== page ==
Oldenburg mare - Page 2

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Oldenburg mare

This is a discussion on Oldenburg mare within the Horse Conformation Critique forums, part of the Horse Breeds, Breeding, and Genetics category

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    05-09-2013, 12:17 PM
Agree Elana, nice horse. Too much for this rider.
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    05-09-2013, 01:34 PM
Hi guys, thanks for the feedback. No, that isn't me in the videos, it is her current caretaker (her owner passed away).
    05-09-2013, 01:39 PM
Originally Posted by hemms    
Head bob = lameness
Head toss = attitude

Clearly tossing in this instance, unrelated to gait. I'm assuming her dental is up to date and the bit is one she likes. She's certainly light in the mouth.

History on this mare..?

I get the sense she's used to clear, concisive work, rather than the aimless distracted nonsense in this vid. I think she's looking for the plan and actually likes to work. I see strong dressage values to her way of going around.

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Sorry, English isn't my first language, and both words seem to describe the same thing.
Only known history: original owner passed away, she was passed on to a woman who sent her to the current caretaker for 30 days of training, with the request that she be "fixed" in that time (she was becoming dangerously pushy with the person who inherited her). The trainer said it would take more time, and the first person relinquished ownership to the trainer. Trainer (person in the videos) wants to find her a good home, and says she has made huge progress since she first met her, and is in fact a very sweet mare who enjoys attention and work.
    05-09-2013, 02:24 PM
Oh my gosh, that horse looks and acts exactly like my WB mare when I go her back in 2010. I love the looks, think with some training and work put into the horse it will make an awesome mount. I agree with the others, the person in both videos is def. The wrong one to handle that horse. If you don't take the horse I would be more than interested :0) But unfortunately I am not "allowed" to get another one right now... If you give it a go keep us posted and best luck! You will def. Have one good looking horse
    05-09-2013, 02:44 PM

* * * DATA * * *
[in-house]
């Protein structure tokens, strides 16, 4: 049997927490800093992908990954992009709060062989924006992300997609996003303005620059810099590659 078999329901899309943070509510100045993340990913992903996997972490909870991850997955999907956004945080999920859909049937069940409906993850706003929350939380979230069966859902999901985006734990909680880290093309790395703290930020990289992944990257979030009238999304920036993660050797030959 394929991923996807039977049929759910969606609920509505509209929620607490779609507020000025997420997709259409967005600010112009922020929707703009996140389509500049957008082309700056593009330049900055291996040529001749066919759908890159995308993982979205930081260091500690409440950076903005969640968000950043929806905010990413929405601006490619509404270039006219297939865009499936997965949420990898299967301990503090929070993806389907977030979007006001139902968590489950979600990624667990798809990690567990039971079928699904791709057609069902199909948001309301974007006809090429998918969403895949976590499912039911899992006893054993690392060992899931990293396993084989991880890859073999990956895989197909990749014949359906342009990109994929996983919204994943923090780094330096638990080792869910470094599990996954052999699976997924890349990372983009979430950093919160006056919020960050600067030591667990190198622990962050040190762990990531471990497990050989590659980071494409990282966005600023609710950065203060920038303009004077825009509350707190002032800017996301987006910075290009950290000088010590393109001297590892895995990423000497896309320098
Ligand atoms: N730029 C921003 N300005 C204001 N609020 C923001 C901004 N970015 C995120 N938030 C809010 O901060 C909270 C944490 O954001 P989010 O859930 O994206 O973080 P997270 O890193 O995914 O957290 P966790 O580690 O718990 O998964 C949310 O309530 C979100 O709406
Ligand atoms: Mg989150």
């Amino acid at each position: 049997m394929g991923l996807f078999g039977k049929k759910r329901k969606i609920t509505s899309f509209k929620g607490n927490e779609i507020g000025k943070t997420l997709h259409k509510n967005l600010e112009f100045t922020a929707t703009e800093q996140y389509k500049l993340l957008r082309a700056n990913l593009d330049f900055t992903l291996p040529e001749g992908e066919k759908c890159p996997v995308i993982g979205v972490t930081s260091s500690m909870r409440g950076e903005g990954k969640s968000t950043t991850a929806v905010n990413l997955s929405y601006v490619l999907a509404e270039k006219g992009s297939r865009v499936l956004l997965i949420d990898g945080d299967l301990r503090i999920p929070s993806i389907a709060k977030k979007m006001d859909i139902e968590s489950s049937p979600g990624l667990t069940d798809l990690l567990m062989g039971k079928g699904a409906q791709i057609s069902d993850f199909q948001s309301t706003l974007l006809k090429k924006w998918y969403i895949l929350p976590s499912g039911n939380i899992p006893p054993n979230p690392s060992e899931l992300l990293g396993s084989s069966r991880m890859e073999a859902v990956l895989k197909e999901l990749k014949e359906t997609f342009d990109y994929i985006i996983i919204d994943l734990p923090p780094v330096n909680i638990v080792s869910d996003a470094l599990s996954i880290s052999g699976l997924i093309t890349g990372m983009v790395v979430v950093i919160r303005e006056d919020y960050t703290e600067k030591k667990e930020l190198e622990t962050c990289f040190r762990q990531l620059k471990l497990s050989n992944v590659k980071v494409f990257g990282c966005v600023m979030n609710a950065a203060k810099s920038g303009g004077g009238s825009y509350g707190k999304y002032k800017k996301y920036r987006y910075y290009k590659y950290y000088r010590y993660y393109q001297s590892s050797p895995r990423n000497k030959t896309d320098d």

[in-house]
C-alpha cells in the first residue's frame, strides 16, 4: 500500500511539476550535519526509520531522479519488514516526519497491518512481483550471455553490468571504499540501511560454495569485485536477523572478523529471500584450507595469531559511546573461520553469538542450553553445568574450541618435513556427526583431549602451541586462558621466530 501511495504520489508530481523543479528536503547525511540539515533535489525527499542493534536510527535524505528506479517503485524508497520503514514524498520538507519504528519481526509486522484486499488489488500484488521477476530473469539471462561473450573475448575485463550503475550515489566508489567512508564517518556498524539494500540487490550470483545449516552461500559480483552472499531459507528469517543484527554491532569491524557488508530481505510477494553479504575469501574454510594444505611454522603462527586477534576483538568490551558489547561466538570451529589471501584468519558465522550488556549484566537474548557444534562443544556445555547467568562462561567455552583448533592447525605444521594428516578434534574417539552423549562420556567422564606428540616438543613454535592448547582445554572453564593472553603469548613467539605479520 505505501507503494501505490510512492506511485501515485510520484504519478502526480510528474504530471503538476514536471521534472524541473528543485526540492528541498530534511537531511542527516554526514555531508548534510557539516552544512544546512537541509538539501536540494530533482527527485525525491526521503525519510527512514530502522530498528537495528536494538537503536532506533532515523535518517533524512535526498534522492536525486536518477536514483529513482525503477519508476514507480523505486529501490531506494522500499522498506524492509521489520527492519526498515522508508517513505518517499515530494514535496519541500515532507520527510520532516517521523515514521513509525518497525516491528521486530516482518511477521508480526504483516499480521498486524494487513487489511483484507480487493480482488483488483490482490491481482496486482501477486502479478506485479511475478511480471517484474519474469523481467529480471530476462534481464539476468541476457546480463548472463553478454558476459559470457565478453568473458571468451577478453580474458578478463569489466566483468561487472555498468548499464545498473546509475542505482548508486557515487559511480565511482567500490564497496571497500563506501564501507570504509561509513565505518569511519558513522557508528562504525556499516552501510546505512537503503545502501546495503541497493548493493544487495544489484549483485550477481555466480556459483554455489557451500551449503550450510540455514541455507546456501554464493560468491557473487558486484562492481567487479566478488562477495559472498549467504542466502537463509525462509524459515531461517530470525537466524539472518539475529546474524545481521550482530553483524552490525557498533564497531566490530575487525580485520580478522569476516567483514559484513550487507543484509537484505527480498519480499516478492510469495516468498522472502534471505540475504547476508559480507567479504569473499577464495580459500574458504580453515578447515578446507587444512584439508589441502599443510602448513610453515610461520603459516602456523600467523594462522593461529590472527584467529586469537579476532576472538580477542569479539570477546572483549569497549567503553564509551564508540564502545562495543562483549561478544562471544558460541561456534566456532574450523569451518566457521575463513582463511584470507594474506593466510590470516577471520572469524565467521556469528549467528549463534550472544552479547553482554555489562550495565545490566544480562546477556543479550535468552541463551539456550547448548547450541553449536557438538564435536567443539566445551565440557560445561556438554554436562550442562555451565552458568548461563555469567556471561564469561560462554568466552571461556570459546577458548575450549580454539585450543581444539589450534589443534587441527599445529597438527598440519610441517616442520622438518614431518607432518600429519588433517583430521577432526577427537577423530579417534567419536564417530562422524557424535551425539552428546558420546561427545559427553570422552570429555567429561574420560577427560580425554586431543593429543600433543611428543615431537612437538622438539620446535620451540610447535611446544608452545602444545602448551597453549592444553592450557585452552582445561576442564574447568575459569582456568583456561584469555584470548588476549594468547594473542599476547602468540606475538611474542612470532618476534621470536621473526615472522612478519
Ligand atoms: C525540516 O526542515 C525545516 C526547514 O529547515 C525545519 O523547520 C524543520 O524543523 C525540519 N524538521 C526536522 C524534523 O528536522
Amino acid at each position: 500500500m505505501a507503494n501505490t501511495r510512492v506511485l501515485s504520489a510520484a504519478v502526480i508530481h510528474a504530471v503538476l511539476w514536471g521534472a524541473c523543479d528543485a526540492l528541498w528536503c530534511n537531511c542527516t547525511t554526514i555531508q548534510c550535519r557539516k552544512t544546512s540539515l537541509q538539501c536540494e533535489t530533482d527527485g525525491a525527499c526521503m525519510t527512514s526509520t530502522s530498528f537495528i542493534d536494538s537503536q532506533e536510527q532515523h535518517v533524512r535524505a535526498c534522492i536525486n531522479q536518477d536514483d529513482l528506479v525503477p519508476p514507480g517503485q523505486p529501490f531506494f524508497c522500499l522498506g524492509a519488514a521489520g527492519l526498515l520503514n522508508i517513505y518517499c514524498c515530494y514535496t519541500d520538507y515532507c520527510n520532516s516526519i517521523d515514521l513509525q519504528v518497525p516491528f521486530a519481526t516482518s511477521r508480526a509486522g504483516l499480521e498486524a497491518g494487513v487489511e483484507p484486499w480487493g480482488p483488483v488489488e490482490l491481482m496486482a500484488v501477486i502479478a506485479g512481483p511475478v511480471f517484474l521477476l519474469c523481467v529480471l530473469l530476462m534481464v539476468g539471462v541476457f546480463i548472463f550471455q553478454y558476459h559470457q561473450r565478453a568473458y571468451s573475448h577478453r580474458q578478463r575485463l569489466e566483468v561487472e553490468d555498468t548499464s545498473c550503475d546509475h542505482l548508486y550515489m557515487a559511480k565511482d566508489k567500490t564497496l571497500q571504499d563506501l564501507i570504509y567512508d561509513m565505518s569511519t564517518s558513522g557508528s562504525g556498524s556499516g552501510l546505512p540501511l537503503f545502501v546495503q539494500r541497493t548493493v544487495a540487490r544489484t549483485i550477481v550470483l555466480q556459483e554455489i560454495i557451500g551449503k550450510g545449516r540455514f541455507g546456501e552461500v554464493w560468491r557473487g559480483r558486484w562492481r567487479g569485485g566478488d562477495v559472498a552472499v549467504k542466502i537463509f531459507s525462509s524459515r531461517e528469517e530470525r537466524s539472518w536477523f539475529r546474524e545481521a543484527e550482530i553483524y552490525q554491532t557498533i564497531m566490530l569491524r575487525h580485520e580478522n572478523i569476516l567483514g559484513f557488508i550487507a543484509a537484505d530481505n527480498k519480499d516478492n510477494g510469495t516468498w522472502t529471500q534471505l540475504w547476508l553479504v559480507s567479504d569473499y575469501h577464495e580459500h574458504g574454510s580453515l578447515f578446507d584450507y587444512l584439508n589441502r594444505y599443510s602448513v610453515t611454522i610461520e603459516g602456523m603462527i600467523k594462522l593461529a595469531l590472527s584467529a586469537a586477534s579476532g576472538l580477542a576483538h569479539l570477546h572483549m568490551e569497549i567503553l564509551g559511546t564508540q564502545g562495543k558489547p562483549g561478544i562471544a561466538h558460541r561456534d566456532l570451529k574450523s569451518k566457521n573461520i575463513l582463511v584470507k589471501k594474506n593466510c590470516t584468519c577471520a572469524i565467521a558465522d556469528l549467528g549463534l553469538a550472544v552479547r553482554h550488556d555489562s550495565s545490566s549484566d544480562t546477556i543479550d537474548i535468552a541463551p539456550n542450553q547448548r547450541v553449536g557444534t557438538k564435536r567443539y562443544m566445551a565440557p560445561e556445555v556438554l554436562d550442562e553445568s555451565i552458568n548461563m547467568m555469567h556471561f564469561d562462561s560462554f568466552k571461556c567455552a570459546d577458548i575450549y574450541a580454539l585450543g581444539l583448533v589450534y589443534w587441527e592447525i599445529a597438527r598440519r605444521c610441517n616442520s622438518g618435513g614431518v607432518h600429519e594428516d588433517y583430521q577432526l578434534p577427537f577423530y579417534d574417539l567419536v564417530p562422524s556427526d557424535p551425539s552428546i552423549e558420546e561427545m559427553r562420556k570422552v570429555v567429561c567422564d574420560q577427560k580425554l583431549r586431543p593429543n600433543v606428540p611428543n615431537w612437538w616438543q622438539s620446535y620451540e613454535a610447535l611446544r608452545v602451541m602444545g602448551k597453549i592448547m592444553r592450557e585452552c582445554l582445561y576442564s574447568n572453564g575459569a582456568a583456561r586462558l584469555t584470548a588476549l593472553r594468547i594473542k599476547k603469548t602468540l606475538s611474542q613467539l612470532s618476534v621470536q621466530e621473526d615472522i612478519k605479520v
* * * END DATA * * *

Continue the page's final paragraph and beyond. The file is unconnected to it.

What do you plan to do with her? Would it be more of the NH or whatever BS this woman is bugging the mare with? If you are planning on riding dressage or just plain RIDING her, with a trainer, asking her to work (without all the bizarre circling and rein manipulations this woman is doing) I think she is worth it and more. She's big and looks lazy - she IS a WB ;), no surprise there - but she looks sound and the head tossing issue may well have to do with that rider's lack of skills, teeth, bit, etc.

I'd take her in a heartbeat :)
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    05-09-2013, 02:57 PM
She's planned to arrive June 1st if all goes well. I am SUPER excited and a little nervous, but I have a barn full of very experienced horse people (from NH to dressage to h/j) to help if I hit a wall on her training. If for whatever reason it doesn't work out with her in my care, I will rehome her fairly and will post here first. :p But for now, finders keepers! ;)
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    05-09-2013, 10:36 PM
Green Broke
THIS kind of stuff is what gives NH a BAD name. If that is the horse's "trainer', no wonder she has a head problem. She was congratulated for tossing her head, and the woman was not ABLE to hold the reins correctly, and not qualified to trot, much LESS canter!!!


Do not do that mumbo-jumbo with her, just push her forward into a steady hand, and she will work, I 'd bet. I am not a horse, and yet I was confused by that rider.
    05-10-2013, 01:46 AM
I would get her stifles and hocks thoroughly checked. There were some moments in the riding video that just looked not quite right to me.
    05-10-2013, 02:27 AM
Gorgeous horse, bad rider. Rider in video could not keep anything about her own body quiet, hands were almost like stroking? The reins, she was thrown off balance and legs went flailing behind her multiple times, I can only imagine that would be extremely confusing and frustrating for that horse, and what's with the treats?

With a quiet rider that gives clear signals this horse would probably work out wonderfully. Wish you well with her, and very glad it sounds like you have a solid "team" that can help you with any issues that arise.

Barring dental and tack fitting issues, her head tossing seems more like a training issue, this rider could not hold onto the reins and somewhere along the line the horse learned tossing its head was a way to "grab" the reins back and pull them right out of this "trainers" very busy hands, unfortunately all she did was reinforce the behavior by allowing it, but it should be something that can be fixed.
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    05-10-2013, 03:17 AM
I have similar feelings to those already stated about the rider/handler being more likely the source of "problems". I might look at that saddle fit, too. The horse is very uphill in build, and the saddle looks very uphill in it's balance, thus putting the rider continually behind the motion. Warmbloods are not the easiest horses to ride. Takes some getting used to.

But, she is simply spectacular, so if you do have good trainers, and you get her Prepurchase vetted (( did see her left rear foot dragging a few times at trot), she could be an amazing find for you.

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